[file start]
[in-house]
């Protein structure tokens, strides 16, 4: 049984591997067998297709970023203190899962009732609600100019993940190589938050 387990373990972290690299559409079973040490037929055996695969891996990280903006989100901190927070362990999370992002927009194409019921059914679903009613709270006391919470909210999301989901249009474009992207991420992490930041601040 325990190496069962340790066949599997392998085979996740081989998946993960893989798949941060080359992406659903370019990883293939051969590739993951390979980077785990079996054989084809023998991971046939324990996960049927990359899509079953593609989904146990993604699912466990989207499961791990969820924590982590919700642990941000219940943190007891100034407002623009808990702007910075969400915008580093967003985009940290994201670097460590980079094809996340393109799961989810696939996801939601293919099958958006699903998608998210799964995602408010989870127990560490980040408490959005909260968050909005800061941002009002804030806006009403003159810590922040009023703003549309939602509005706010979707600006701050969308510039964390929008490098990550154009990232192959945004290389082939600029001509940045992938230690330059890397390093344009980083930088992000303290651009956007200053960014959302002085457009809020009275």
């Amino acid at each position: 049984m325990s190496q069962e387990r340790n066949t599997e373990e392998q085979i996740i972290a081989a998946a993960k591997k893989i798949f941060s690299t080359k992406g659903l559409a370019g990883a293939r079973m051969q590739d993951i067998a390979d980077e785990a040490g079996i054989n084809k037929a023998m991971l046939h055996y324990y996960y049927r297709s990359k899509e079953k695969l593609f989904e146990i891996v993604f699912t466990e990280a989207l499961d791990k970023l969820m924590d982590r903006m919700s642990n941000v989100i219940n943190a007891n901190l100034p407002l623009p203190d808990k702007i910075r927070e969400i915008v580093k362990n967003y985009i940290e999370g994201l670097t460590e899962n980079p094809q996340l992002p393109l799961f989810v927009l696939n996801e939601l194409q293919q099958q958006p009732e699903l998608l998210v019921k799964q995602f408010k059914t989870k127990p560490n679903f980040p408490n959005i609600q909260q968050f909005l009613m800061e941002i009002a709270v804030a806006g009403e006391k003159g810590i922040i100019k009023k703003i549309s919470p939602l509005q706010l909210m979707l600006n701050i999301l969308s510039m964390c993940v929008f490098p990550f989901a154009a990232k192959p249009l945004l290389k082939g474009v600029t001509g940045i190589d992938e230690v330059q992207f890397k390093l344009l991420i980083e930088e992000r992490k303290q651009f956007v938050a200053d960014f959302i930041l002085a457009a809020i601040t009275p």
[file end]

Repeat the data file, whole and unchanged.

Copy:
[in-house]
């Protein structure tokens, strides 16, 4: 049984591997067998297709970023203190899962009732609600100019993940190589938050 387990373990972290690299559409079973040490037929055996695969891996990280903006989100901190927070362990999370992002927009194409019921059914679903009613709270006391919470909210999301989901249009474009992207991420992490930041601040 325990190496069962340790066949599997392998085979996740081989998946993960893989798949941060080359992406659903370019990883293939051969590739993951390979980077785990079996054989084809023998991971046939324990996960049927990359899509079953593609989904146990993604699912466990989207499961791990969820924590982590919700642990941000219940943190007891100034407002623009808990702007910075969400915008580093967003985009940290994201670097460590980079094809996340393109799961989810696939996801939601293919099958958006699903998608998210799964995602408010989870127990560490980040408490959005909260968050909005800061941002009002804030806006009403003159810590922040009023703003549309939602509005706010979707600006701050969308510039964390929008490098990550154009990232192959945004290389082939600029001509940045992938230690330059890397390093344009980083930088992000303290651009956007200053960014959302002085457009809020009275």
């Amino acid at each position: 049984m325990s190496q069962e387990r340790n066949t599997e373990e392998q085979i996740i972290a081989a998946a993960k591997k893989i798949f941060s690299t080359k992406g659903l559409a370019g990883a293939r079973m051969q590739d993951i067998a390979d980077e785990a040490g079996i054989n084809k037929a023998m991971l046939h055996y324990y996960y049927r297709s990359k899509e079953k695969l593609f989904e146990i891996v993604f699912t466990e990280a989207l499961d791990k970023l969820m924590d982590r903006m919700s642990n941000v989100i219940n943190a007891n901190l100034p407002l623009p203190d808990k702007i910075r927070e969400i915008v580093k362990n967003y985009i940290e999370g994201l670097t460590e899962n980079p094809q996340l992002p393109l799961f989810v927009l696939n996801e939601l194409q293919q099958q958006p009732e699903l998608l998210v019921k799964q995602f408010k059914t989870k127990p560490n679903f980040p408490n959005i609600q909260q968050f909005l009613m800061e941002i009002a709270v804030a806006g009403e006391k003159g810590i922040i100019k009023k703003i549309s919470p939602l509005q706010l909210m979707l600006n701050i999301l969308s510039m964390c993940v929008f490098p990550f989901a154009a990232k192959p249009l945004l290389k082939g474009v600029t001509g940045i190589d992938e230690v330059q992207f890397k390093l344009l991420i980083e930088e992000r992490k303290q651009f956007v938050a200053d960014f959302i930041l002085a457009a809020i601040t009275p």